Turns out 94 per cent of people surveyed say it's "easy" to see their family doctor. What's more, the desire to have an appointment with their family physician within 48 hours is ranked 28th(!) on the list of priorities for patients. That's right -- there are 27 other priorities that patients want to have addressed before the 48-hour appointment issue.

The Qualicopc study also shows that there was a 91 to 99 per cent satisfaction rating across all the various metrics. In short, family physicians are already doing a very good job. But rather than listen to the patients, Hoskins would rather listen to a government agency in order to further his agenda.

So, what do patients truly value?

Patients value continuity and coordination of care, and want their physician to have access to all relevant medical information. The family physician is supposed to quarterback their care and provide an entry into the health care system. Having more information is essential to making good decisions.

While there is some lip service with a bland statement about clinicians benefiting from improved access to personal health information in the paper, there is no section mentioning the type of information technology support that would be needed to achieve this goal.

Personally, I think it's criminal that Ontario doesn't already have a province-wide system for securely transmitting electronic health information to family physicians, despite the billions of dollars spent on eHealth Ontario and other agencies.

In perhaps one of the most bizarre suggestions the paper makes, it calls for the the LHINs to take over funding of public health. However, it recognizes that public health has historically been separate (more municipally based), and suggests that unlike the CCAC, the boards for public health stay intact.

The paper suggests that instead of the MOH paying public health, with public health answering to the MOH, the MOH should now pay the LHIN, which would pay public health, which would report and answer back to the LHIN, which would in turn report back to the MOH -- and that's on top of each entity also reporting to it's own board structure. This is supposed to be better?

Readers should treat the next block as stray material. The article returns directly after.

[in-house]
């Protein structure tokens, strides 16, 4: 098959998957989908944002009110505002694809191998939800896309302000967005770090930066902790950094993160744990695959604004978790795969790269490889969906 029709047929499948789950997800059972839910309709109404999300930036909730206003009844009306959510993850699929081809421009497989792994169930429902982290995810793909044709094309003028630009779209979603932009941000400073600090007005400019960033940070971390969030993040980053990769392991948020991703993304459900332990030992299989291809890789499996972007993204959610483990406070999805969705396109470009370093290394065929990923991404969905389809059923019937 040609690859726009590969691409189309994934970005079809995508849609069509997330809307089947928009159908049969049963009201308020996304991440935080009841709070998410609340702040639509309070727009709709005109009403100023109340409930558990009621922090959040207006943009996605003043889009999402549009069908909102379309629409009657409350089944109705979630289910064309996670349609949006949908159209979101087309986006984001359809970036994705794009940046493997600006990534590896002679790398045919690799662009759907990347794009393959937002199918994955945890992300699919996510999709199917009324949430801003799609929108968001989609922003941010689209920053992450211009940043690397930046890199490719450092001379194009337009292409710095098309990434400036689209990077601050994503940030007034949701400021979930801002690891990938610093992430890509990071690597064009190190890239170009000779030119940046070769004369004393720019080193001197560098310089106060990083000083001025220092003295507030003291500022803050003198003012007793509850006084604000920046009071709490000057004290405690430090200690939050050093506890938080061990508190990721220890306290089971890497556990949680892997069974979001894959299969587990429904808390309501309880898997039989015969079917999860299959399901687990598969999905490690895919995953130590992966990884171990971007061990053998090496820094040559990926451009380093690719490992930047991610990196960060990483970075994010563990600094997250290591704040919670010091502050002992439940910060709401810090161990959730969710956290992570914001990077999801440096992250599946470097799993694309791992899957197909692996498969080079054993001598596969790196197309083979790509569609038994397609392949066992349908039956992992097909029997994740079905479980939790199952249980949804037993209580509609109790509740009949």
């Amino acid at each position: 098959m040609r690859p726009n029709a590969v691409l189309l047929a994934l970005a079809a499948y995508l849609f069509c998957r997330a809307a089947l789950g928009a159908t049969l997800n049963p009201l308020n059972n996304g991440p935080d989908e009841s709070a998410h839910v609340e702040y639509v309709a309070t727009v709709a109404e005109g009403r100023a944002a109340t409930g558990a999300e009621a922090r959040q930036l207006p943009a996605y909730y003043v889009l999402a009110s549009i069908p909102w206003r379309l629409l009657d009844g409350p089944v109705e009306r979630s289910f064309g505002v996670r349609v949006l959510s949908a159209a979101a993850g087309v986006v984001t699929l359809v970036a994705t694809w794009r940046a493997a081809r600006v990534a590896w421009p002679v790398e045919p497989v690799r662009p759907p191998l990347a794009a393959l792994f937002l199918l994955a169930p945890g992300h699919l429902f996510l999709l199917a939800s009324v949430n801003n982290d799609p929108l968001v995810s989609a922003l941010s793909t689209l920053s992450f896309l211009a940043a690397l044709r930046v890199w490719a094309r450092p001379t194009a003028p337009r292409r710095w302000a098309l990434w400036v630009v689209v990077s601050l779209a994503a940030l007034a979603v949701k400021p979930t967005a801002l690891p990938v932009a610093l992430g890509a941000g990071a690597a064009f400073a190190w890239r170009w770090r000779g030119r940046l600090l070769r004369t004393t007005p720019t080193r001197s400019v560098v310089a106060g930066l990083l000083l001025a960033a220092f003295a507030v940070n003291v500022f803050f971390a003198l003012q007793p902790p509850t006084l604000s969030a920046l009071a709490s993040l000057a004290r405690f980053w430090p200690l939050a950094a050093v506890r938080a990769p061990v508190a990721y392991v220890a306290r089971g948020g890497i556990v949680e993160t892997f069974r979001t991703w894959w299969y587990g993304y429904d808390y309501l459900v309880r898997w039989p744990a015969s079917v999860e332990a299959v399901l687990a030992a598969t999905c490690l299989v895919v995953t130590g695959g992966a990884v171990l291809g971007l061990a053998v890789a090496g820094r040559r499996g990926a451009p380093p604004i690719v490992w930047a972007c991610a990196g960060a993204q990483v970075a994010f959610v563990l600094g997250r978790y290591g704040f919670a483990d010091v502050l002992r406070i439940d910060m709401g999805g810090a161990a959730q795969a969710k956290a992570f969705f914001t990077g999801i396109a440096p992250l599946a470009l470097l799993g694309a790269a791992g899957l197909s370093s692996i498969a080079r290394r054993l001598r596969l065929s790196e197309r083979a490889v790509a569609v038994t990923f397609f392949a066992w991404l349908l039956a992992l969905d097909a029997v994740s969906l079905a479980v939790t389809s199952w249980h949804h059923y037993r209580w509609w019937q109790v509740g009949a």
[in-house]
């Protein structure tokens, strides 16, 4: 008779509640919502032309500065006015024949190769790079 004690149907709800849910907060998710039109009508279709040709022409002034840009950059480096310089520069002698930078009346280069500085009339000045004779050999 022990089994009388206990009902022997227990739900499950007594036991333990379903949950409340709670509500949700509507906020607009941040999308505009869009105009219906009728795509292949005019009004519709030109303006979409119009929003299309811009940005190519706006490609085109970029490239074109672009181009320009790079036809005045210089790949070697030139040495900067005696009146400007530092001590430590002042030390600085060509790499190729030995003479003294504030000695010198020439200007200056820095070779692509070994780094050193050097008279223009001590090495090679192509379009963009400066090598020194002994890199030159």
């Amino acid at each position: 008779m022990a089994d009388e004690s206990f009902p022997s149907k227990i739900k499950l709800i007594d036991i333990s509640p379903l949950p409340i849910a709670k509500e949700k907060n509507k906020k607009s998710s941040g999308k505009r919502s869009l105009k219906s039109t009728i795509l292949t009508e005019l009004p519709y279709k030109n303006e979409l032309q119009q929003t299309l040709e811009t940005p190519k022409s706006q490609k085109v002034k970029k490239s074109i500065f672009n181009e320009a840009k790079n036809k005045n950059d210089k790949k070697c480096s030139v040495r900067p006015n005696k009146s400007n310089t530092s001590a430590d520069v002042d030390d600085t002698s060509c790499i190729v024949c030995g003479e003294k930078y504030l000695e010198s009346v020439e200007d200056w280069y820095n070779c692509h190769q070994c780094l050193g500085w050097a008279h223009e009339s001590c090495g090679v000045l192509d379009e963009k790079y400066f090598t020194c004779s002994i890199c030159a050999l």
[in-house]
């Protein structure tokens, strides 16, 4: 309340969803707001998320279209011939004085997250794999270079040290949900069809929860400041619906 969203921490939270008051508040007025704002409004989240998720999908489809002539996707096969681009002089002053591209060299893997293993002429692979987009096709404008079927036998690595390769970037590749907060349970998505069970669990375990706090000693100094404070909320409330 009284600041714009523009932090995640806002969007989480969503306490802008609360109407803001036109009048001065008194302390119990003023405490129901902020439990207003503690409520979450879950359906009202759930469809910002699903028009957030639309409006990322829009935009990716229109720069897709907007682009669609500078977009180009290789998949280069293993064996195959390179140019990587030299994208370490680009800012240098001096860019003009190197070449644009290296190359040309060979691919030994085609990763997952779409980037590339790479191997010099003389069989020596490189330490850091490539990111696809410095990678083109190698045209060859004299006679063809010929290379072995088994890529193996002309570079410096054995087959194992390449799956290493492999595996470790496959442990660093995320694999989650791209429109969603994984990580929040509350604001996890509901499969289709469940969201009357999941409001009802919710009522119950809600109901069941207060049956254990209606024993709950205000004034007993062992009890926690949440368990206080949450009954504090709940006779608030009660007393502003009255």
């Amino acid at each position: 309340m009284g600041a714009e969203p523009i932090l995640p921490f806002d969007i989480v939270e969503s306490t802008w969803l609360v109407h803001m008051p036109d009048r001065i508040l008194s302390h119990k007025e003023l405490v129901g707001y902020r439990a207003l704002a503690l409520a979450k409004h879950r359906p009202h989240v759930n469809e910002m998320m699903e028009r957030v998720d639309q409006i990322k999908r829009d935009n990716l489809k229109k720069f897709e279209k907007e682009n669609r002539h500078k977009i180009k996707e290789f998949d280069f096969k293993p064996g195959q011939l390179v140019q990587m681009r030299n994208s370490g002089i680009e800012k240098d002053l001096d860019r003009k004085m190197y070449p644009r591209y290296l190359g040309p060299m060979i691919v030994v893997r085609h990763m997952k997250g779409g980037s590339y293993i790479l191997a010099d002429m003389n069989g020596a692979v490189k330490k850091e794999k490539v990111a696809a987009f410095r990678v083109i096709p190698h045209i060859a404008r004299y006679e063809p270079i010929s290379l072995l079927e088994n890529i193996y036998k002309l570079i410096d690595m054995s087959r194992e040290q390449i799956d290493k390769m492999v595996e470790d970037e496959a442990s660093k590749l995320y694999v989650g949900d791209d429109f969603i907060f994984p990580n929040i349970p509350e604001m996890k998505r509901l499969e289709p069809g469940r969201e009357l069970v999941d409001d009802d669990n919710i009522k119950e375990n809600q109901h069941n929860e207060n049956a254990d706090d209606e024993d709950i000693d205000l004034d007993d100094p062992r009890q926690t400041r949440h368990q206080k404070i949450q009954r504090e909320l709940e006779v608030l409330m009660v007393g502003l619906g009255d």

The most ominous statement in the whole paper is in the appendix. Recognizing that the LHINs would, in this new structure, have more responsibilities, the paper states: "To fulfill their new responsibilities, the LHINs would require expanded boards and leadership with the necessary skills, expertise and local knowledge."

This would entail awarding even more money to bureaucrats, instead of funds going directly into front-line patient care.

Look -- Ontario's health care system is in crisis mode. We have nurses leaving the profession in droves, physicians unhappy because the government is making unilateral actions, patient care consequences as a result of government in action and a truly bloated health care bureaucracy.

The solution to this crisis will not be found by duplicitously releasing "discussion papers" when an implementation plan is already in place. The solution will also not be found by increasing the byzantine nature of the health system bureaucracy as this paper seemingly suggests.

I suspect that Hoskins already knew this, which is why he chose to release this paper on the Thursday before Christmas break. It's tough to have a discussion and engage people when everyone is away to celebrate the holidays. But at least you don't have to answer tough questions, either.